Investors urge Lloyds to sack Andy Hornby

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The Independent Online

Investors are calling for Lloyds Banking Group to bring forward its financial results amid growing disquiet that Andy Hornby is still drawing £60,000 a month as a consultant four months after the emergency takeover of HBOS.

A number of big investors are urging Sir Victor Blank, the chairman, and Eric Daniels, his chief executive, "to do a Barclays". They want Lloyds to give a full picture of the bank's toxic assets, rising bad debts and capital adequacy ratios. Lloyds, they claim, has done nothing to reassure them about the exposure of HBOS to the commercial lending and property market to which it was heavily exposed.

Marcus Agius, the chairman of Barclays, was forced into writing to shareholders on Monday to reassure them that the bank was "well funded and profitable" after a halving of the share price in a week. In another bid to calm the markets, Barclays also agreed to bring its results forward by a week so that investors can be given the detailed account of last year's trading as soon as possible.

Investors want Lloyds to bring forward its full-year results, due on 27 February. However, sources close to the bank said that its auditors are working flat out on the accounts and it is unlikely they can be completed soon enough to bring them forward in any meaningful way. When it reports, it will announce the appointment of two new non-executive directors.

One of the fears hanging over Lloyds has been the need for capital. But this was dismissed by a Citigroup report which said it may need £3bn at most, helping to push the shares up to 90p.

A number of big investors, including Legal & General, are also said to be growing impatient over decision by Lloyds to keep Mr Hornby on as a consultant after the merger. Several said they want him to be sacked. He was forced to leave the HBOS board, along with its chairman, Lord Stevenson, following the merger but was taken on by Lloyds to help advise on the hundreds of branch closures and thousands of job losses.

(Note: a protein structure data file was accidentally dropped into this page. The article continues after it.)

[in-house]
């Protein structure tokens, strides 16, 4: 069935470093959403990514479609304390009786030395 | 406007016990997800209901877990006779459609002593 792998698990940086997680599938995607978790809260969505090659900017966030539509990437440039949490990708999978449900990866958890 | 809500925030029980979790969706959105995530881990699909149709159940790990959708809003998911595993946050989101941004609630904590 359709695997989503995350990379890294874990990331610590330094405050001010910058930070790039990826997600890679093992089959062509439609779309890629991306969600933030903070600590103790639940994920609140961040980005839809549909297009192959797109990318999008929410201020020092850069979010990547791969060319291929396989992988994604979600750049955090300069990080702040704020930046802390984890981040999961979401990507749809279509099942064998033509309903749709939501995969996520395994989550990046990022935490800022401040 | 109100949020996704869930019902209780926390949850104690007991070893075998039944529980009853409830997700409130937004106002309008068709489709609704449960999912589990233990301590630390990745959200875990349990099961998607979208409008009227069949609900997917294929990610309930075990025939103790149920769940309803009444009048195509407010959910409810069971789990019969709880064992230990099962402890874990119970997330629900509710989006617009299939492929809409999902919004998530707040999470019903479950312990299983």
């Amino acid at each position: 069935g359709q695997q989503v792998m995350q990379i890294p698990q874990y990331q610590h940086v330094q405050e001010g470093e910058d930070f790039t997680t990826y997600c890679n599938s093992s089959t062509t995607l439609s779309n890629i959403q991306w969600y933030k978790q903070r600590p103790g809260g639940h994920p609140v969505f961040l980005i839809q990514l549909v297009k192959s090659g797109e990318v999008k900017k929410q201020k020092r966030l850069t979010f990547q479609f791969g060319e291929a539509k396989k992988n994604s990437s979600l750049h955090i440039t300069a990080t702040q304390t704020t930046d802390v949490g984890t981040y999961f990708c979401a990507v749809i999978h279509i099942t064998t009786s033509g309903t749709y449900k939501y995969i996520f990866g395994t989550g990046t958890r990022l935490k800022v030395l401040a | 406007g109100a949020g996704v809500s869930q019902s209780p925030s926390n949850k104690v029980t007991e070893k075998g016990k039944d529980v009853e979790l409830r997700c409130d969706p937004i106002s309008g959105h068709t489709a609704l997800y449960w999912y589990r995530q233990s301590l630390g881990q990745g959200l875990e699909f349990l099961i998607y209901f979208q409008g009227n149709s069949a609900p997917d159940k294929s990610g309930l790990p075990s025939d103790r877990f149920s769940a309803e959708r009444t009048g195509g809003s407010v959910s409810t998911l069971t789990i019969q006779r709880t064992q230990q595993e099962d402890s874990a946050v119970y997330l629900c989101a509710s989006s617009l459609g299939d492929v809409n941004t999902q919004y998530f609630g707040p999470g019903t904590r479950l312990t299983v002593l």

Mr Hornby's contract, which started in November, is open-ended so there would be no pay-off. But one Lloyds shareholder said: "So far, Lloyds has told us absolutely nothing about the real position of HBOS. I simply don't understand why Hornby is still working at Lloyds for so much money. Much of what went wrong at HBOS was brought about by his policies. It is an outrage when people have lost so much money."

Investors say the Government, which owns 43 per cent of Lloyds after the bailout, should also put pressure on the bank to end Hornby's contract. "It's an insult to all the small investors who have lost a fortune at Lloyds; to the taxpayers who are now indirectly funding the bank and the thousands who will lose their jobs through the merger," said another shareholder.

Lord Mandelson, the Secretary of State at the Department for Business, Enterprise and Regulatory Reform, is aware of the unrest. However, it is understood that he does not feel compelled to push for Mr Hornby's departure.

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